For example, let’s say that you’re trying to prove that a specific leadership skill (like the ability to motivate other people) influences the success of the overall organization. How are you going to prove that? You need specific statistics and examples from real-life situations, which make your arguments trustworthy.

An academic paper may contain abstract theoretical concepts, especially when the topic is related to philosophy or social sciences. However, you have to clarify those concepts through concrete examples that help a reader understand what you’re talking about. Examples work in every part of the paper, so make sure to use them when you want to attract the attention of the reader and clarify a particular concept.

3.    Objectiveness

Of course you have your own opinions and you want to stand strong behind them. You will emphasize your point of view and you’ll try to prove the thesis statement with strong arguments, but that doesn’t mean you can simply neglect the opposing side. When you’re working on a grad-level paper, you have to prove you’ve studied all sides of the issue and you understand the opposing arguments.

If, for example, you’re writing a paper on the health benefits of marijuana and you really want to prove its value for patients with various diseases, you also have to pay attention to the warnings and side effects. Don’t neglect the studies that showcase warning results; just make sure to explain why your arguments beat the ones on the opposing side.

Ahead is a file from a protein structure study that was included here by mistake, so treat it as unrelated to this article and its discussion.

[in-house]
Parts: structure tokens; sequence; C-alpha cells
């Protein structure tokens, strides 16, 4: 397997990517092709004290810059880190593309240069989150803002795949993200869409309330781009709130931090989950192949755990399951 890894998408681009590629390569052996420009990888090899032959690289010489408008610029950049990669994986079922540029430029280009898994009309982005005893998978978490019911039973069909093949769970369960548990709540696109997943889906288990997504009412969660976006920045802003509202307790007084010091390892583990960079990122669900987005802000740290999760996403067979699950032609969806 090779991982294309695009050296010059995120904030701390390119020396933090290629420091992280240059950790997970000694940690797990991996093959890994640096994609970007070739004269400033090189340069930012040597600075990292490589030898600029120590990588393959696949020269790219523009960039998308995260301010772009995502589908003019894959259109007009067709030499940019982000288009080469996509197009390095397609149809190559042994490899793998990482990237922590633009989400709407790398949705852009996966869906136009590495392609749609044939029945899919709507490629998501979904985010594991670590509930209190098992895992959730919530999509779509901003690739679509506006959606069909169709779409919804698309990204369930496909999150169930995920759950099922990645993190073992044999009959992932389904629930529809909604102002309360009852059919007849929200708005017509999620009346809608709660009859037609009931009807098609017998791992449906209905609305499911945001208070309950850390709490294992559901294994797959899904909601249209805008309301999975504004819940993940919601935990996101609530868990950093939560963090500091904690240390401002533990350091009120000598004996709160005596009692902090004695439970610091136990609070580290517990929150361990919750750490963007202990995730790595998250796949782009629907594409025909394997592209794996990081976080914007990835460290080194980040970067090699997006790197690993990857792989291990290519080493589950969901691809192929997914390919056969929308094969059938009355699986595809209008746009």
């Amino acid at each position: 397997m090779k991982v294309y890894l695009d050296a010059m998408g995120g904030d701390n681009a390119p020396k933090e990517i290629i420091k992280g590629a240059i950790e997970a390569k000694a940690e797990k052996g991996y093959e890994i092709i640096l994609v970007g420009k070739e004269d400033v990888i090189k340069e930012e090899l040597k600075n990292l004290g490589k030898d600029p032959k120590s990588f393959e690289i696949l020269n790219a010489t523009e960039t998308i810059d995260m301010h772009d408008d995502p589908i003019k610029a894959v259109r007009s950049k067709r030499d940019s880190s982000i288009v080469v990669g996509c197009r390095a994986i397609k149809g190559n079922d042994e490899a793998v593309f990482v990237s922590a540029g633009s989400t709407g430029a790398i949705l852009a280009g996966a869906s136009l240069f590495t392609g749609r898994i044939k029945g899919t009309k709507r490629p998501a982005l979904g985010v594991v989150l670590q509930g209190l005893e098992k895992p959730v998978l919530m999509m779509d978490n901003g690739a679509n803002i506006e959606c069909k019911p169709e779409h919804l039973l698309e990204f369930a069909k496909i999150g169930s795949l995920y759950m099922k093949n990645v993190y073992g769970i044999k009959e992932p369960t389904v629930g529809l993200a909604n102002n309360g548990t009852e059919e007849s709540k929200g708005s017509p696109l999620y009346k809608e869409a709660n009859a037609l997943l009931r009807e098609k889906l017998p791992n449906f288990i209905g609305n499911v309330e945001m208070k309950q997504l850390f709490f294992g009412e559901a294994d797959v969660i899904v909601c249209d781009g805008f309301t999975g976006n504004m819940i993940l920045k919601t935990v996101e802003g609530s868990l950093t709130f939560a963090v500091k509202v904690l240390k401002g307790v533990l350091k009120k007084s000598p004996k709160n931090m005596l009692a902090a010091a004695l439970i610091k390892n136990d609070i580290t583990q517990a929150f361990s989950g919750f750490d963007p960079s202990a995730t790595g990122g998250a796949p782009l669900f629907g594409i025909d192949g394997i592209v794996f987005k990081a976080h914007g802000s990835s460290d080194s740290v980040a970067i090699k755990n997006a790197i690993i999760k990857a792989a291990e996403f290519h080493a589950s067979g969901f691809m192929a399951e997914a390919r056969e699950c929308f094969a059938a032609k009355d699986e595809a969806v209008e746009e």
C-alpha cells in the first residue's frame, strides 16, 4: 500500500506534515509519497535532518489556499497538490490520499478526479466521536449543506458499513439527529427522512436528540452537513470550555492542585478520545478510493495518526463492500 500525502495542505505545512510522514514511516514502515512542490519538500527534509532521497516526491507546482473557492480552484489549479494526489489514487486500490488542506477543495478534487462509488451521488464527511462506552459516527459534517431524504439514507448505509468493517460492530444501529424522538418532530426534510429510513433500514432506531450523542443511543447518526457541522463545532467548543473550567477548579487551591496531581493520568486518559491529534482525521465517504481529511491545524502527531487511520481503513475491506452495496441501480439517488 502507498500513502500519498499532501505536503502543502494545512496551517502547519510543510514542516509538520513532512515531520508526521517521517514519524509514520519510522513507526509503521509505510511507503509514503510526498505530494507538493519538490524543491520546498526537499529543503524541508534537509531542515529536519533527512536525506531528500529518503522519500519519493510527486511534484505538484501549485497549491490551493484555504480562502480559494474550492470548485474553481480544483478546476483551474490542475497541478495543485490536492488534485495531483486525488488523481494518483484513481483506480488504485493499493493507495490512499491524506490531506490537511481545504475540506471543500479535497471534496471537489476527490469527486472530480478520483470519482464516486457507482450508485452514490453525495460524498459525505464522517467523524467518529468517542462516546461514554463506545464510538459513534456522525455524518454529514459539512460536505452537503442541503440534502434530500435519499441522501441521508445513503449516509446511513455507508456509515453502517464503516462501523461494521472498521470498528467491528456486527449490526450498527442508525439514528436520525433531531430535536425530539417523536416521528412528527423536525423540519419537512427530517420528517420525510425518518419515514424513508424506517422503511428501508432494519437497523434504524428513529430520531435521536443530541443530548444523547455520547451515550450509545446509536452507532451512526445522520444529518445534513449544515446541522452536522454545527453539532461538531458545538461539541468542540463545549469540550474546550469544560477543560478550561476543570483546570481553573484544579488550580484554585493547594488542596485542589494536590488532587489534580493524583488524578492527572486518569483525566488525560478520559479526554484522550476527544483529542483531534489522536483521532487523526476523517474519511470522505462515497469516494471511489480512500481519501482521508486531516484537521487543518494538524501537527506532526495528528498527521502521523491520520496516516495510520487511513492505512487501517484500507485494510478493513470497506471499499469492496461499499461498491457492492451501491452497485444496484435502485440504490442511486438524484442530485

4.    References

When you’re writing an academic paper, you have to be very precise with the information you use. After the research stage, you will have a pile of resources that can prove your arguments. It’s really important to use them in the right manner. For example, you can’t just say “many cancer patients have found relief in treatment with medical marijuana.” You need to give precise information: how many patients? What studies offer such proof? You will use such information in the paper, and you need to reference it. Google may trick you into using unreliable resources, so you have to be sure you’re getting the data from reliable websites before referencing any online source.

There are three major citation styles, which are usually requested in academic writing: APA, MLA, and Chicago. Make sure to understand the requirements of the style you implement, since each comma and capital letter makes a difference.

5.    Uniformity and logical flow

Consistency refers to two different aspects of the academic paper: the uniformity of your writing style and the logical flow of your arguments. For example, you cannot use both email and e-mail in your paper; you need to commit to one form. Your style should be consistent: if you’re expressing yourself through complex sentences in the introduction, it would be wise to maintain such writing throughout the entire paper.